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Your Personal CPAP Success Story - Post Here
RE: Your Personal CPAP Success Story - Post Here
I have been on CPAP therapy for 8+ years now.

I remember watching the same scene on a TV show 3 times because I kept dozing off. I remember missing big plays on a regular basis on MNF.
I remember my wife asking me to roll over multiple times a night to try and stop snoring.

All of that ended 8 years ago.

On the very first night my wife thought I had gotten up to watch TV or something and reached over and was shocked I was there, asleep... silently. She had to listen closely to make sure I was breathing and was alive.

I did not want to use a CPAP. I thought it looked like I was on a respirator. After the first night and certainly after the first week when I started feeling better rested my opinion changed.
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RE: Your Personal CPAP Success Story - Post Here
Hello all,
My apnea journey started in '08. A friend of mine who works rotating shift called me one day and said he sat in a presentation from the local hospital about sleep disorders. He said all the things I had complained about for years were all the symptoms they talked about in the presentation. He said all I had to do was stop in at the hospital and pick up the sleep study equipment. At first I though I couldn't have sleep apnea, it must be some other problem. I knew someone at the time that had it and I didn't want a CPAP machine. After much pressuring from my friend I went and got the equipment, mainly to say I told you so! It was pretty simple setup and was a little difficult to sleep with but I managed. The next day I dropped of the equipment and they said they would call me with the results. As I walked in the door my phone was ringing and it was the hospital. The dr. said you need to see a dr. immediately. He said I was so bad that I could have a heart attack in my sleep. He said I was the worst case they had seen. So at this point I'm scared, heart attack in your sleep scared. My AHI was 28 and my heart rate was over 120 several times thru the night. O2 saturation was as low as 80%. At the time I didn't really know what all this meant but the dr. was very convincing that it was bad. I made an appointment a few days later and the dr. set me up with a CPAP machine that day. While I was waiting to see the dr. I decided to video tape myself sleeping to see what was really going on. It was really shocking to see myself sit up, eyes wide open, take a big deep breath, lay back down like nothing happened, time after time and have no memory of doing it what so ever.
I acclimated to the machine pretty quick as I was well motivated, heart attack in your sleep, motivated. To all new users, it just takes time to get used to it. They say it takes 21 days to learn a new behavior, it will take all of that. It didn't take but a few days and I felt much better. I just kept feeling better and better, day after day, more energy, less grumpy, not half asleep all afternoon. It was dramatic enough my co-workers noticed a difference. For years I had battled with anger management issues. Knowing what I know now I think it was mostly caused be sleep deprivation due to apnea. This is my apnea story, I hope it helps or motivates someone. Please keep in mind this is a serious issue, heart attack in your sleep serious. Stick with it, it will get better! Thanks for reading.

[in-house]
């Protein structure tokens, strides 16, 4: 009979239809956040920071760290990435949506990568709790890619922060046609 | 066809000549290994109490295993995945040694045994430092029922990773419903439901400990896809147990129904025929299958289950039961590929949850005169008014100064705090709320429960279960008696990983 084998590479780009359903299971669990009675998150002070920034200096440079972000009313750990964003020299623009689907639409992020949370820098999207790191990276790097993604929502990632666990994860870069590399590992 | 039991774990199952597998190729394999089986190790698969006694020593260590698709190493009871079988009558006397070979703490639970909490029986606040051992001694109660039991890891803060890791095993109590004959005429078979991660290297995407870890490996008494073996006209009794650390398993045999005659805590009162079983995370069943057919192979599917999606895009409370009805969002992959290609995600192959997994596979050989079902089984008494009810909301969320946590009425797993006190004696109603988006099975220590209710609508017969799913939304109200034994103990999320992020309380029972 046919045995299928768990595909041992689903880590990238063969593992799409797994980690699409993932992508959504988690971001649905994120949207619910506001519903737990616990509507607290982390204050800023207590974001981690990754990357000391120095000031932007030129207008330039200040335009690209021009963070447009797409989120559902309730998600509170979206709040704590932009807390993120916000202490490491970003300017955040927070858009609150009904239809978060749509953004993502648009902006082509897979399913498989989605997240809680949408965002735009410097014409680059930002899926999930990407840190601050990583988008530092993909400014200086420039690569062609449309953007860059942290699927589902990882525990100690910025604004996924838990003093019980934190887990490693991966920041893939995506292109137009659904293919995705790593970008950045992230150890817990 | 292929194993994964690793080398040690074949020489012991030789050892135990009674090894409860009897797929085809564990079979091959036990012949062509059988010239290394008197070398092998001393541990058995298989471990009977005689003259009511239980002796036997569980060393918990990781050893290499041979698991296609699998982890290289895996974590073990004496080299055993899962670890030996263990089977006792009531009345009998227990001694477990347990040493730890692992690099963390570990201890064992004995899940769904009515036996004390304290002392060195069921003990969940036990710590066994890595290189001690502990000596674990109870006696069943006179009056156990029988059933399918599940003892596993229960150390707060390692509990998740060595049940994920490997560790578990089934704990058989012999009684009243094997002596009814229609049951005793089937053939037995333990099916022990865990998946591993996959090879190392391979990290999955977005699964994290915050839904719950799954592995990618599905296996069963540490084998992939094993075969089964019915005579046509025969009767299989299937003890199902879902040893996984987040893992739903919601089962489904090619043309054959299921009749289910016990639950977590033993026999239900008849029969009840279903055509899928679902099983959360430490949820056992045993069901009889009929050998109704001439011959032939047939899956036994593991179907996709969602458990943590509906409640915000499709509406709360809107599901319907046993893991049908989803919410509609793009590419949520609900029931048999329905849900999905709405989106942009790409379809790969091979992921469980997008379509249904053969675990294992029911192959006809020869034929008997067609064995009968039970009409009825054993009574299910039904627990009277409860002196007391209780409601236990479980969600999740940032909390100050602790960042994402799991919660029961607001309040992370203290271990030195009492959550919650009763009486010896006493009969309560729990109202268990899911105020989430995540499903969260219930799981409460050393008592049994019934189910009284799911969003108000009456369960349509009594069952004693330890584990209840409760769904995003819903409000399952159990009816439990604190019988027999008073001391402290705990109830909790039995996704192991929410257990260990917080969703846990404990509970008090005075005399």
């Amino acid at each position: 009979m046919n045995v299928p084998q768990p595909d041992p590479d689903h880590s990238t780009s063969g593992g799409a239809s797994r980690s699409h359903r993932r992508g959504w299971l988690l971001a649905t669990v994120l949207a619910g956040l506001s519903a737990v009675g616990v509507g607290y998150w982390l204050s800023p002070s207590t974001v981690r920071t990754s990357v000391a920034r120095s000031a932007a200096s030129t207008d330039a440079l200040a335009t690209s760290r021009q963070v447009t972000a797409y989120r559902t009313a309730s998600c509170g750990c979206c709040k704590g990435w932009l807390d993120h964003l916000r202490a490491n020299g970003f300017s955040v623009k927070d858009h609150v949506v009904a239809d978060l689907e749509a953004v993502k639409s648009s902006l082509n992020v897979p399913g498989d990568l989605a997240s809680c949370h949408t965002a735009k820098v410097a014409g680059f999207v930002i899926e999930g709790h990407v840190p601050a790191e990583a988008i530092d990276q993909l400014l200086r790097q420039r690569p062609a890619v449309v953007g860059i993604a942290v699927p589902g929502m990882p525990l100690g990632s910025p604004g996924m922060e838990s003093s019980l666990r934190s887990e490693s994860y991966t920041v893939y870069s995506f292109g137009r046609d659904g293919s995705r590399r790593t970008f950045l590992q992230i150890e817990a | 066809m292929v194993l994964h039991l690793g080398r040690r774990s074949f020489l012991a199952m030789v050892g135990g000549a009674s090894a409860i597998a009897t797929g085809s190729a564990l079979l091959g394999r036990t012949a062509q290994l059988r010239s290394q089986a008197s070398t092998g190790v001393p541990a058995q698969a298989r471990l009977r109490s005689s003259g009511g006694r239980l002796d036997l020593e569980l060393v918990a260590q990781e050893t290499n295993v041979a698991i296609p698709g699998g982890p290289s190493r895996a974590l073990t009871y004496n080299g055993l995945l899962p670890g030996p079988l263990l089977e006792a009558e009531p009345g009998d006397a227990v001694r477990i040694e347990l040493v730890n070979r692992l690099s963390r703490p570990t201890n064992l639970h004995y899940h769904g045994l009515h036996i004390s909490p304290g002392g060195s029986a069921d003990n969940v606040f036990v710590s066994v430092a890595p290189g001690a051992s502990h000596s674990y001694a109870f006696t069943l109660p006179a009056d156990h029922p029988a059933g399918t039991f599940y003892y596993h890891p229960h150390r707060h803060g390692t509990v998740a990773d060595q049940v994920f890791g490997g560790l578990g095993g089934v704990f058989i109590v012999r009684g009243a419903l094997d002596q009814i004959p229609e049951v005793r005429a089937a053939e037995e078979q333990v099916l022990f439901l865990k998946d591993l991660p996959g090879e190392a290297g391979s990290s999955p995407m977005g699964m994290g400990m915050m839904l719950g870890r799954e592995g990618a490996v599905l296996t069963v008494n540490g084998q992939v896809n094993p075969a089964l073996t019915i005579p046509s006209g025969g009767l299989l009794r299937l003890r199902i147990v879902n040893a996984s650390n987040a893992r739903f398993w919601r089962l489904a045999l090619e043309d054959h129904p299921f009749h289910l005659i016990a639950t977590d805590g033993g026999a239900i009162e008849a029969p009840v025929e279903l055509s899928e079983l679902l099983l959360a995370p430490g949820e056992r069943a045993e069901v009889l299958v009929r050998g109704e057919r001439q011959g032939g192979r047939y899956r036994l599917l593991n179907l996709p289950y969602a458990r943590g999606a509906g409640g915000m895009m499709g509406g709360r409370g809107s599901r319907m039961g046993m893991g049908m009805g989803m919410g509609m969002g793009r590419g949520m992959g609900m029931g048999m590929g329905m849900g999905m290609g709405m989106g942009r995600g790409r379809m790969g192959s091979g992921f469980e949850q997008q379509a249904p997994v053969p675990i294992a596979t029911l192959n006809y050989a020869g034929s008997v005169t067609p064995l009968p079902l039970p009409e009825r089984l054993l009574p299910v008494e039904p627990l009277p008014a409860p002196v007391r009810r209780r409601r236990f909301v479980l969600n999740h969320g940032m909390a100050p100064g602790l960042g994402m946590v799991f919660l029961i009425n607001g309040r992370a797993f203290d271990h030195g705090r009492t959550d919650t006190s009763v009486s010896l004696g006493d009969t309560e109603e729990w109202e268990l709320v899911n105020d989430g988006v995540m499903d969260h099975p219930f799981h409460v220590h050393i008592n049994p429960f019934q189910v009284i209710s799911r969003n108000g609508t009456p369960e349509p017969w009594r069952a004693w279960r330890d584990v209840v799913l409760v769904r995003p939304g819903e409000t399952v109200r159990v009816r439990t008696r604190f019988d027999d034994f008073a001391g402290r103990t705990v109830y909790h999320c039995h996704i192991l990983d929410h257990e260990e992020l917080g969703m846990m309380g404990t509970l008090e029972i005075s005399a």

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RE: Your Personal CPAP Success Story - Post Here
Thanks for sharing your story. Your story of watching yourself on a video is quite amazing. Glad you found your way to the CPAP! My only addition to your advice is to tell people that it can take a lot longer than 21 days to get used to the machine. I didn't notice any positive effects until after about 10 weeks, and I didn't really get used to sleeping with it until after about 4 months. So - new users - stick with it! It's worth it.
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RE: Your Personal CPAP Success Story - Post Here
I joined as I found a Resmed 10 Airsense10 Autoset for Her at the Flea, 230 hrs, in a bag, the found new pillows. same day about 10 weeks ago,

Bought as some thing that looked interesting to review

I snore and use a mouth guard, but can not sleep on my back as I will snore.

In the past when I have back pain, I sleep on my back with pillow under my legs to reduce the pain and it goes away after a period of time.

Had lower pain a few months ago, but can not sleep on my back as I will snore.

Some point remembered I had the gear, and started the research including this web site for the clinical

Did all the cleaning, and the used the defaults, with small pillows. ended up with a issue on my nose first night, researched on this forum and bought Lanolin, no issues since and move to the large Pillows after testing.

Spent more $$ on a new SoClean and S-9 adapter

Been tweaking, but my key is

I can sleep on my back and only wake up once after about 3 1/2 hours may use the facilities, usually no AHI. When i get up anywhere from 0.0 to 0.6

And I can sleep on my back with the pillows and not snore..

Do the Sleepyhead to review and tweak

Unit cost - $20 at the Flea, New set of 3 pillows $6, New SoClean with S9 adapter (eBay) $245. S10 SoClean adapter $20, heated climate line $ 35

Working on a backup bug-out bag for vacations, etc with S9 with high mile unit $5, new H5i humidifier $75, power supply $25, bag $20, heated climate line, $ 35 have a new standard hose to use without the H5i as part of the first S10 buy in the bag.

and can use the S9 adapter I got with the SoClean with it.